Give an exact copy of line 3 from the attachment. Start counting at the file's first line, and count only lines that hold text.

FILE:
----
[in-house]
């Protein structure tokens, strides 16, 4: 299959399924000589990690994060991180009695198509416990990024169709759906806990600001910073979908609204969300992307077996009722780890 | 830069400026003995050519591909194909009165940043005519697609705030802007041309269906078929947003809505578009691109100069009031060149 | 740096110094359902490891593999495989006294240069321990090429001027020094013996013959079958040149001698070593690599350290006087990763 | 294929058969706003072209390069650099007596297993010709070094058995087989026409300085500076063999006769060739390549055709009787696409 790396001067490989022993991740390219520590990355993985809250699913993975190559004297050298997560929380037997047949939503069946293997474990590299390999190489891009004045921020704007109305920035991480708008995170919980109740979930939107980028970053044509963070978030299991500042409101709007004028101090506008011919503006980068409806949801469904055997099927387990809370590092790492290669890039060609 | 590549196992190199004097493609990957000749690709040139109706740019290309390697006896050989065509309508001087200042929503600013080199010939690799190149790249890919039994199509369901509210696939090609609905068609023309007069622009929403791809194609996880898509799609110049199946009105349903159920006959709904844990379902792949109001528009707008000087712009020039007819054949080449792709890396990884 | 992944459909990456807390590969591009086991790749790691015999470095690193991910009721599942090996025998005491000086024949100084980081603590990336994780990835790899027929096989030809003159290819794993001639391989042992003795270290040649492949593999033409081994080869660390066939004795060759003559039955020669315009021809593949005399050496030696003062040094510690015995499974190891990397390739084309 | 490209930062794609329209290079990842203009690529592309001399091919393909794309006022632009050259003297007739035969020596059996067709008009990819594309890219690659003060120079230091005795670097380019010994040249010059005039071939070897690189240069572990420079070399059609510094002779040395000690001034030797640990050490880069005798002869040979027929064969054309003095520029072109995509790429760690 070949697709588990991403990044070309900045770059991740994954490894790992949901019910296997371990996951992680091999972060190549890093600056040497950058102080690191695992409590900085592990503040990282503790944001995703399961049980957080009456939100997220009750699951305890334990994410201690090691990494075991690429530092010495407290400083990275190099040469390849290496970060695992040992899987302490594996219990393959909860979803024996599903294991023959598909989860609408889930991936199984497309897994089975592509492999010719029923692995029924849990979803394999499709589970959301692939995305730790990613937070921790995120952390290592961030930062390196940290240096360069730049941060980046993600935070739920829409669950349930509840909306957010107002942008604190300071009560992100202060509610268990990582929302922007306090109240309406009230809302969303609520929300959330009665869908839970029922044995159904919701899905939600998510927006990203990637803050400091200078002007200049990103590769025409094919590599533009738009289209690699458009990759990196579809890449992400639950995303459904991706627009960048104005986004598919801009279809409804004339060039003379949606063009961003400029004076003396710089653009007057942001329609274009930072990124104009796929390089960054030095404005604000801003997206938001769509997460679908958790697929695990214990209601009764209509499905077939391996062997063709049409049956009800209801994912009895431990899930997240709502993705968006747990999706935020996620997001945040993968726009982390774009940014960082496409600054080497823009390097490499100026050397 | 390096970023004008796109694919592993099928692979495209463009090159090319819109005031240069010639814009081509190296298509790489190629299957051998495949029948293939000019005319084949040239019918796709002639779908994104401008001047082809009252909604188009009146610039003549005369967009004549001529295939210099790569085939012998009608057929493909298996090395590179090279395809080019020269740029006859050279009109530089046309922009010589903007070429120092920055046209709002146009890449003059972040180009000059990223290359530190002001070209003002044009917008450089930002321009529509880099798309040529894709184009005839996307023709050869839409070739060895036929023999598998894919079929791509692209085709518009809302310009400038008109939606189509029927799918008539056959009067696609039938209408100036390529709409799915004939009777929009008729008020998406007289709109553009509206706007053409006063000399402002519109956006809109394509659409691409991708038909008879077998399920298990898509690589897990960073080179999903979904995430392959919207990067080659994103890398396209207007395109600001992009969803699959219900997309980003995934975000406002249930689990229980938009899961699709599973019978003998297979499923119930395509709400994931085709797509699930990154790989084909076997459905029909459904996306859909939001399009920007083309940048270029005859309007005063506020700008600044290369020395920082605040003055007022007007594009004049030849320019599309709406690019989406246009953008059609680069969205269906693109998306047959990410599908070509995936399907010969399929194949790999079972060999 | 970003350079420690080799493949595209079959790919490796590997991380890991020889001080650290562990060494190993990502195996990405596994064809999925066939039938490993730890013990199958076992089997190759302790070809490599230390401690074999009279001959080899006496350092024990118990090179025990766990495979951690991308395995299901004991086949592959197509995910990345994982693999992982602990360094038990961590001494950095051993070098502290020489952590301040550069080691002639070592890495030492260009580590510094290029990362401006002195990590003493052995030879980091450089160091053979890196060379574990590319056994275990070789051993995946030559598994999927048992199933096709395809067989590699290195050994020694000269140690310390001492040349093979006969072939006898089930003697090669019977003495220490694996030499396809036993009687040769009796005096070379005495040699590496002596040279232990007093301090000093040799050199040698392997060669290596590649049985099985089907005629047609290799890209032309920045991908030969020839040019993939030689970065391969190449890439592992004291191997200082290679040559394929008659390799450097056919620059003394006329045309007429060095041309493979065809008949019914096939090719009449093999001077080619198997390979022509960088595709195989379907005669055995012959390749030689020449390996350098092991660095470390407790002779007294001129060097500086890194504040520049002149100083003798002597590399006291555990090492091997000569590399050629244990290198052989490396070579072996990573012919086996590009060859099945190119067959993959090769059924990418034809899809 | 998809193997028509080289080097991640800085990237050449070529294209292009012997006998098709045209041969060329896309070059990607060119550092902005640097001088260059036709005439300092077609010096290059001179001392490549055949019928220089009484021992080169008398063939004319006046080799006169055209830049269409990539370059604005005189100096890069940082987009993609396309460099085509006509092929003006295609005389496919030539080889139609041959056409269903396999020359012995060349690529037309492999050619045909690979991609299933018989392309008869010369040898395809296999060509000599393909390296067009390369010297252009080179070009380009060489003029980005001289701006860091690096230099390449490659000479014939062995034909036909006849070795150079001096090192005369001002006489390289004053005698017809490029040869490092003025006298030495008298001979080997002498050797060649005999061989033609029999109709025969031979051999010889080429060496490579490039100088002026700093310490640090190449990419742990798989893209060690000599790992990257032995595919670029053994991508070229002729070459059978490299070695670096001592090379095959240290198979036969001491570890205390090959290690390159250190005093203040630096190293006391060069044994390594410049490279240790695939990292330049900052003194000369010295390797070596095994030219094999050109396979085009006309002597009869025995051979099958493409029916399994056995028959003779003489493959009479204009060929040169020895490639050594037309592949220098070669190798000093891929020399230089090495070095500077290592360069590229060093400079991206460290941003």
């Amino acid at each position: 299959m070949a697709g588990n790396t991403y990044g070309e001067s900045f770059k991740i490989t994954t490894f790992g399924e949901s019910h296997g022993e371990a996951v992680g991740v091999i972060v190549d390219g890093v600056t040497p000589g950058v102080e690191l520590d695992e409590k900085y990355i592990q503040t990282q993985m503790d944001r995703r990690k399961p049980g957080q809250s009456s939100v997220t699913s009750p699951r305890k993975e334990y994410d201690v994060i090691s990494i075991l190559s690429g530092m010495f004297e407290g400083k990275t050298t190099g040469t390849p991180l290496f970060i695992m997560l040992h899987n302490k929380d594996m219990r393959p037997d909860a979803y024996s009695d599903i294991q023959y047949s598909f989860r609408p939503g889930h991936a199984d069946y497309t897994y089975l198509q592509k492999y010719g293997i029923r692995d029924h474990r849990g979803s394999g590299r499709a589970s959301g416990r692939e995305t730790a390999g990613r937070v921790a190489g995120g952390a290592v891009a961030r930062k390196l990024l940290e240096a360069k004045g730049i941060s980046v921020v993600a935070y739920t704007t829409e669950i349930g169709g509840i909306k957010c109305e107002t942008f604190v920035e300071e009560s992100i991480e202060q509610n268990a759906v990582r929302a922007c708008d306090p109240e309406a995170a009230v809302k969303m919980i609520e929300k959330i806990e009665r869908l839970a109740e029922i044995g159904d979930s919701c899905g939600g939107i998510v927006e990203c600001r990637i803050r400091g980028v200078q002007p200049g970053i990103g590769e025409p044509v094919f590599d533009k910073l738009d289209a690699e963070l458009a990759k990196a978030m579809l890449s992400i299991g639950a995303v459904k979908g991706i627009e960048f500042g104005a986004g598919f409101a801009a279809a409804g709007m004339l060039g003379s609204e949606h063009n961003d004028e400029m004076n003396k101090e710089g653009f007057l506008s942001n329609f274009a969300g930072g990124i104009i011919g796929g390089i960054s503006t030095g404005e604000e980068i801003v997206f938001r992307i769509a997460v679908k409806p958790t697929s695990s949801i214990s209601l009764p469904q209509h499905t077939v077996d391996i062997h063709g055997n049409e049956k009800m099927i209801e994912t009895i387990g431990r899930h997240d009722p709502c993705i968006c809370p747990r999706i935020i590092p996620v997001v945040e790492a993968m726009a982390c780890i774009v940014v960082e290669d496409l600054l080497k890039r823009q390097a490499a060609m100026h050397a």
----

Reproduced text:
């Amino acid at each position: 299959m070949a697709g588990n790396t991403y990044g070309e001067s900045f770059k991740i490989t994954t490894f790992g399924e949901s019910h296997g022993e371990a996951v992680g991740v091999i972060v190549d390219g890093v600056t040497p000589g950058v102080e690191l520590d695992e409590k900085y990355i592990q503040t990282q993985m503790d944001r995703r990690k399961p049980g957080q809250s009456s939100v997220t699913s009750p699951r305890k993975e334990y994410d201690v994060i090691s990494i075991l190559s690429g530092m010495f004297e407290g400083k990275t050298t190099g040469t390849p991180l290496f970060i695992m997560l040992h899987n302490k929380d594996m219990r393959p037997d909860a979803y024996s009695d599903i294991q023959y047949s598909f989860r609408p939503g889930h991936a199984d069946y497309t897994y089975l198509q592509k492999y010719g293997i029923r692995d029924h474990r849990g979803s394999g590299r499709a589970s959301g416990r692939e995305t730790a390999g990613r937070v921790a190489g995120g952390a290592v891009a961030r930062k390196l990024l940290e240096a360069k004045g730049i941060s980046v921020v993600a935070y739920t704007t829409e669950i349930g169709g509840i909306k957010c109305e107002t942008f604190v920035e300071e009560s992100i991480e202060q509610n268990a759906v990582r929302a922007c708008d306090p109240e309406a995170a009230v809302k969303m919980i609520e929300k959330i806990e009665r869908l839970a109740e029922i044995g159904d979930s919701c899905g939600g939107i998510v927006e990203c600001r990637i803050r400091g980028v200078q002007p200049g970053i990103g590769e025409p044509v094919f590599d533009k910073l738009d289209a690699e963070l458009a990759k990196a978030m579809l890449s992400i299991g639950a995303v459904k979908g991706i627009e960048f500042g104005a986004g598919f409101a801009a279809a409804g709007m004339l060039g003379s609204e949606h063009n961003d004028e400029m004076n003396k101090e710089g653009f007057l506008s942001n329609f274009a969300g930072g990124i104009i011919g796929g390089i960054s503006t030095g404005e604000e980068i801003v997206f938001r992307i769509a997460v679908k409806p958790t697929s695990s949801i214990s209601l009764p469904q209509h499905t077939v077996d391996i062997h063709g055997n049409e049956k009800m099927i209801e994912t009895i387990g431990r899930h997240d009722p709502c993705i968006c809370p747990r999706i935020i590092p996620v997001v945040e790492a993968m726009a982390c780890i774009v940014v960082e290669d496409l600054l080497k890039r823009q390097a490499a060609m100026h050397a």